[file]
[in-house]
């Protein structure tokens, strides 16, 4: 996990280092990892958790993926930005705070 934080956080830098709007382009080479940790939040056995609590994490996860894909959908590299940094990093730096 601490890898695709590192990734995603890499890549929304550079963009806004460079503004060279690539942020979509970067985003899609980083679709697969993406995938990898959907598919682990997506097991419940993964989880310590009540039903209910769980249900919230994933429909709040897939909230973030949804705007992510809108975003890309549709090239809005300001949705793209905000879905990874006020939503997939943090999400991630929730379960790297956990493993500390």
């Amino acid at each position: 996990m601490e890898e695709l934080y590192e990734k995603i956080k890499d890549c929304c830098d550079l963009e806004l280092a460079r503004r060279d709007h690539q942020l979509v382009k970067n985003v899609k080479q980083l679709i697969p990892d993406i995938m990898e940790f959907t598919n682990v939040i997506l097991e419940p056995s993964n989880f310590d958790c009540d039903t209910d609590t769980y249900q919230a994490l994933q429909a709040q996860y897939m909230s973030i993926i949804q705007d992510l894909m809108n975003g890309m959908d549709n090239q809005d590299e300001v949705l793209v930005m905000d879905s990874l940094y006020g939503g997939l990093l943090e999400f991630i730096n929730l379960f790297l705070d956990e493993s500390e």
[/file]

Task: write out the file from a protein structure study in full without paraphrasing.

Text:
[in-house]
């Protein structure tokens, strides 16, 4: 996990280092990892958790993926930005705070 934080956080830098709007382009080479940790939040056995609590994490996860894909959908590299940094990093730096 601490890898695709590192990734995603890499890549929304550079963009806004460079503004060279690539942020979509970067985003899609980083679709697969993406995938990898959907598919682990997506097991419940993964989880310590009540039903209910769980249900919230994933429909709040897939909230973030949804705007992510809108975003890309549709090239809005300001949705793209905000879905990874006020939503997939943090999400991630929730379960790297956990493993500390």
């Amino acid at each position: 996990m601490e890898e695709l934080y590192e990734k995603i956080k890499d890549c929304c830098d550079l963009e806004l280092a460079r503004r060279d709007h690539q942020l979509v382009k970067n985003v899609k080479q980083l679709i697969p990892d993406i995938m990898e940790f959907t598919n682990v939040i997506l097991e419940p056995s993964n989880f310590d958790c009540d039903t209910d609590t769980y249900q919230a994490l994933q429909a709040q996860y897939m909230s973030i993926i949804q705007d992510l894909m809108n975003g890309m959908d549709n090239q809005d590299e300001v949705l793209v930005m905000d879905s990874l940094y006020g939503g997939l990093l943090e999400f991630i730096n929730l379960f790297l705070d956990e493993s500390e």